Tuesday, February 11, 2014

In Defense of Valentine's Day

Since it's only a few days away, Valentine's Day is really getting some flack.

It seems to be the favored holiday to hate- everyone from single people to florists to restaurant staff to those who regularly bemoan our consumerist society.

But I must respectfully disagree.

Valentine's Day is one of my most favorite holidays, right up there with Thanksgiving, for being at its purest a celebration of something wonderful- love.

Yeah, certain powers that be want you to think that you have to spend a great deal of money to make this holiday significant, whether it be candy, stuffed animals, flowers or jewelry (while we're on the topic, could that Kay Jewelers necklace that Jane Seymour is hawking look any more like butts?)
Who knew Dr. Quinn, Medicine Woman was such a perv?

And yeah, you could fall for that. But honestly, the commercialization of Christmas hurts my heart far more than aisles of pink and red heart-shaped boxes of mediocre chocolates. There's something far more obscene about people celebrating Jesus' birth with big-screen tv sets than buying some flowers for your loved one.

And I must also disagree that it's a holiday that solely serves to taunt the unattached, the single, and the lonely. And I think I have my parents to thank for that.

You see, I grew up believing Valentine's Day wasn't about mushy romantic love. It was a day set aside to make sure you told the people you love that you loved them. That was it. My parents made a big deal out of Valentine's Day for us, because they saw it as a day to celebrate their love for us. My dad bought me flowers for my very first Valentine's Day, when I was barely two months old.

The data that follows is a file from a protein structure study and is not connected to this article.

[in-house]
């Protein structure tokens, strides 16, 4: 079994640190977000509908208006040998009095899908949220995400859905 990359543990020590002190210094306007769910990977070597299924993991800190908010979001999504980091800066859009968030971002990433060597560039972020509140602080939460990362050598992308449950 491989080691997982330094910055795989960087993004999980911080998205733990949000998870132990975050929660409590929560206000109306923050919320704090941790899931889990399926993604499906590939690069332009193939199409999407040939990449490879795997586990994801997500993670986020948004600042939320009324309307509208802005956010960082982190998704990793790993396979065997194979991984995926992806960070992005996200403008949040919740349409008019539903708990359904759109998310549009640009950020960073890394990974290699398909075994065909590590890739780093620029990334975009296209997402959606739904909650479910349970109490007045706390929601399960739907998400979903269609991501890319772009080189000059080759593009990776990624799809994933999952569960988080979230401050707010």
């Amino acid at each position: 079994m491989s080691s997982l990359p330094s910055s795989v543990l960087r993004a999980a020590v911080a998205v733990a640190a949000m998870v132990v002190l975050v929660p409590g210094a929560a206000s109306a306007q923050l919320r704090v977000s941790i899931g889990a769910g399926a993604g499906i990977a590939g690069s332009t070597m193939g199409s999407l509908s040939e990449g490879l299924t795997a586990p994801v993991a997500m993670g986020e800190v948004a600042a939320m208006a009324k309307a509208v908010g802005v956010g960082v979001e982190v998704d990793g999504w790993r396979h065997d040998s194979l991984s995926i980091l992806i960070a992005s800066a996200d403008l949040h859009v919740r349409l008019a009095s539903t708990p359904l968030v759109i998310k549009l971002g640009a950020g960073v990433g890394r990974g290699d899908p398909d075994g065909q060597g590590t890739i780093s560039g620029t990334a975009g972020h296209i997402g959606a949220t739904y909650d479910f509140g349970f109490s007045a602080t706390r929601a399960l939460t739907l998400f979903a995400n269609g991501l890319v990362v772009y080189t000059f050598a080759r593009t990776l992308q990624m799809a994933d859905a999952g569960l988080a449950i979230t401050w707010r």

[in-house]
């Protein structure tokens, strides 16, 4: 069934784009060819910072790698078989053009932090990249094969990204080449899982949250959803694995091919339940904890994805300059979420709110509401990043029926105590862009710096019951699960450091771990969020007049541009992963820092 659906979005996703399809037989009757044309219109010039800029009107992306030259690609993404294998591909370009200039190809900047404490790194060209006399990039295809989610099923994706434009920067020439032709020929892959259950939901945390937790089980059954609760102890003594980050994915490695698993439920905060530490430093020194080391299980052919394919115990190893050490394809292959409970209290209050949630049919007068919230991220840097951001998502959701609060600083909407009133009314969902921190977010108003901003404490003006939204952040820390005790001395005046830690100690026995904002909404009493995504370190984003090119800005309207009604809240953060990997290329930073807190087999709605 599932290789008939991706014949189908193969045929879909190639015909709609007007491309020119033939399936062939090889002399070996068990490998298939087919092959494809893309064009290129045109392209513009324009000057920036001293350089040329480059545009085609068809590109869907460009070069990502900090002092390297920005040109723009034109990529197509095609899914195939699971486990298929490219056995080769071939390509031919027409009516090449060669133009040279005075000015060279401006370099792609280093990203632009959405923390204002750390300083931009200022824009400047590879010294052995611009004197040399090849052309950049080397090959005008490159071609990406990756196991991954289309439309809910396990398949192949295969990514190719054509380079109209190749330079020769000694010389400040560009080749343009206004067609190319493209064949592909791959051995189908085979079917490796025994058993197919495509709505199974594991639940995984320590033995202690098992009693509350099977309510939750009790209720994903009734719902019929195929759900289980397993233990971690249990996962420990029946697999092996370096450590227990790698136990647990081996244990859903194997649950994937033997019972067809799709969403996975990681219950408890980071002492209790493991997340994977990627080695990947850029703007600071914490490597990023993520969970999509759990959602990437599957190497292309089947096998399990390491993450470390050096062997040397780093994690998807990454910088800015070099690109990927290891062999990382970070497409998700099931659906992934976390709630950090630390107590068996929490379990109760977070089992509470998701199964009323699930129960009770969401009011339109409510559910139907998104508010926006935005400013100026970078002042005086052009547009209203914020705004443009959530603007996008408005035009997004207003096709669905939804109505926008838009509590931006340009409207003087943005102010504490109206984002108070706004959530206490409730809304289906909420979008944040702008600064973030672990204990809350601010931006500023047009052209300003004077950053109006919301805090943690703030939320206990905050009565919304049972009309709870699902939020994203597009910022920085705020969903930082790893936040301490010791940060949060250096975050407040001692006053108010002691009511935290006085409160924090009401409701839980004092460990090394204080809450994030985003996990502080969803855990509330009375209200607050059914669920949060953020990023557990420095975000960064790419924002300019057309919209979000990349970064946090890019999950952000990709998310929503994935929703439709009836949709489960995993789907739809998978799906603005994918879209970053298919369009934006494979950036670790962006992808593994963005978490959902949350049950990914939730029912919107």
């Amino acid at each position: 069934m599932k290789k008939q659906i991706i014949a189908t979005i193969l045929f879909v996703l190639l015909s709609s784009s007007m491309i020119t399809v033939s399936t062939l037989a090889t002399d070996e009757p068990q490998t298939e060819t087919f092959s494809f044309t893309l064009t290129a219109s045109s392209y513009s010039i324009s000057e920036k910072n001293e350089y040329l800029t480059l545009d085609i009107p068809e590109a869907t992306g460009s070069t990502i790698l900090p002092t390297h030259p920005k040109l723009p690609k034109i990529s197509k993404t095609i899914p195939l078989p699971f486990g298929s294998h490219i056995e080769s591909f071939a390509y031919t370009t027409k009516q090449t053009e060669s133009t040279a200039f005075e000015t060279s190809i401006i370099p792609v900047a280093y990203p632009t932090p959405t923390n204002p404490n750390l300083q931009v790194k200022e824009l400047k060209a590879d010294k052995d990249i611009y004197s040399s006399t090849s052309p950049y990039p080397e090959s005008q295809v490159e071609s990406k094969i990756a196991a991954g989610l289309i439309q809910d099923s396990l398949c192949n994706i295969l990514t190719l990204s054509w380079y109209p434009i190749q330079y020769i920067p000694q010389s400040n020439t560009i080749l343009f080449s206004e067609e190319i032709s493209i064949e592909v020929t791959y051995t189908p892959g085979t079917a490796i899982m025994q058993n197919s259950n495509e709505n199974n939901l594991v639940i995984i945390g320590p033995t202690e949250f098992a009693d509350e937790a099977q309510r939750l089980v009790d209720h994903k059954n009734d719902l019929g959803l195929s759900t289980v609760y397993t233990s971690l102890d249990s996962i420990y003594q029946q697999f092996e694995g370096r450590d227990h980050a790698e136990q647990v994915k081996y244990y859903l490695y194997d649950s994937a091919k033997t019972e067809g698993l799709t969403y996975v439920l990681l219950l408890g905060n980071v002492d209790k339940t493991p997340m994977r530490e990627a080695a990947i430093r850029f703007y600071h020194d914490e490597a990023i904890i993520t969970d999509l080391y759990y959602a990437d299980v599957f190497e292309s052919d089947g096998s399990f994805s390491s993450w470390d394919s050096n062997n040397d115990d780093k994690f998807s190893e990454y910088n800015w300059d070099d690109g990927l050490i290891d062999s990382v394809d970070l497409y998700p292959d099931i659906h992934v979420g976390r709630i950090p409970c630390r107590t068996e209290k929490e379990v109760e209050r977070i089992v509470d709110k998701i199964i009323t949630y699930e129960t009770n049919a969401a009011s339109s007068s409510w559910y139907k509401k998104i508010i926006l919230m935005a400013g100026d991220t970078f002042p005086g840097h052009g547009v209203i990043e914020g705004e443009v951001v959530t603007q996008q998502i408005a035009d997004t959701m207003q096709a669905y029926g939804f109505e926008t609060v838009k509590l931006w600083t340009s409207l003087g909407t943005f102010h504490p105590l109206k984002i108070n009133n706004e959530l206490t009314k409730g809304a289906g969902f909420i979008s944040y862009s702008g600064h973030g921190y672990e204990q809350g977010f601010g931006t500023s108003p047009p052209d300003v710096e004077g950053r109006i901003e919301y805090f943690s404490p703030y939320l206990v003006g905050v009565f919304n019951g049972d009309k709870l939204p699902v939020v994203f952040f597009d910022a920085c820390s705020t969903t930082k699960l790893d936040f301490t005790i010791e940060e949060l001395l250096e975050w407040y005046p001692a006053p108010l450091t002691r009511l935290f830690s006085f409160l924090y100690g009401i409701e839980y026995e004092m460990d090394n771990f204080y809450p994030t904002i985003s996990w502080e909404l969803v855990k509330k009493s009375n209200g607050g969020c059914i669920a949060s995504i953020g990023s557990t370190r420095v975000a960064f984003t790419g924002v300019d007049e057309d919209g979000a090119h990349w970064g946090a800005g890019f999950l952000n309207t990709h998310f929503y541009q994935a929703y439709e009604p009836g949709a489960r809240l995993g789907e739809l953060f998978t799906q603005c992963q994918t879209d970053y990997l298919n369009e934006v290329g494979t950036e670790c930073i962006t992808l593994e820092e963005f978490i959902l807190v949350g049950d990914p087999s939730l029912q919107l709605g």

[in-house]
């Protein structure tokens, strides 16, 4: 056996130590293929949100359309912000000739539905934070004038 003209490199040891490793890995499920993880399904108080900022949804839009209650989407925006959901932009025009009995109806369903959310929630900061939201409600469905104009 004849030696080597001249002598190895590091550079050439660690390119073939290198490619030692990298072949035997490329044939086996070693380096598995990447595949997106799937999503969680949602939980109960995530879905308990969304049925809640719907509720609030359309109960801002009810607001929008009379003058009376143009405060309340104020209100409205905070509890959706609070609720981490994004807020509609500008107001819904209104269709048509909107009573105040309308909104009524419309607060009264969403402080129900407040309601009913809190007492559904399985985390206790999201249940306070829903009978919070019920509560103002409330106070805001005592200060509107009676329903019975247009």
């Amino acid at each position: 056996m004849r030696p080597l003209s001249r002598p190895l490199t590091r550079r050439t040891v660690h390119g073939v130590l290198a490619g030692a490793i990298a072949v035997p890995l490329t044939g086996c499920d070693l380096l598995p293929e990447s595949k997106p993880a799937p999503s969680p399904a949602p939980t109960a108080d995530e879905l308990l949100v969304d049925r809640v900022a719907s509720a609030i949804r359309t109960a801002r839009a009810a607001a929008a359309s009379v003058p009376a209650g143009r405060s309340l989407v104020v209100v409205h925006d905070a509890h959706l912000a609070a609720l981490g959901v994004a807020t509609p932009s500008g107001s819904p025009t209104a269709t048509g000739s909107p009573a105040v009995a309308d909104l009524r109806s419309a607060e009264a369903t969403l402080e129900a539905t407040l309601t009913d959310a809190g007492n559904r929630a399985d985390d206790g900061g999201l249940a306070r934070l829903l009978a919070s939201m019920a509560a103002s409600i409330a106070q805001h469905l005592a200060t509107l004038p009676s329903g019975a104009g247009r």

And then when I was ten, two days before Valentine's Day, we had a horrible house fire late at night that only reinforced my love for this holiday and what it really represented.

My brother and sister and I were taken to our grandmother's to stay while my parents tried to salvage what they could of our house and find us a new place to stay and new stuff. When they came to pick us up, in spite of everything, they had a Valentine's Day card for me. It was simple- an illustration of a pink ice cream soda that on the inside said something like 'You're So Sweet.' But my mom and dad wrote how much they loved me and that everything was going to be okay, words I really needed to hear at a time when I was wearing borrowed clothes and had lost everything I had ever owned in my short life up till then. I still have that card. It's the essence of Valentine's Day to me.

And my parents also brought another special treat: my 4th grade classmates had saved my valentines for me. Looking through the cheesy little punch-out cards bedecked with Smurfs and other cartoon characters, I felt normal. I felt like a normal little girl, not one that had just a few weeks ago gone running through a smoke-filled hallway dodging sparks that were shooting down from the ceiling. Those tiny cards with their ink-blotty or smudgy pencil signatures were the greatest gift I could have received.

So give Valentine's Day a break. Don't give in to what Jane Seymour and her butts necklace want you to think the holiday is. Use it as an opportunity to tell people in your life that you love them. You can never do enough of that, anyway; what's the harm in a day set aside to remind you? And if you're really feeling lonely, make your way to your local animal shelter and heal a heart you find there. You'll never find love as generous and unconditional as a pet's.

Oh, and don't forgot that you can load up on candy super-cheap the day after.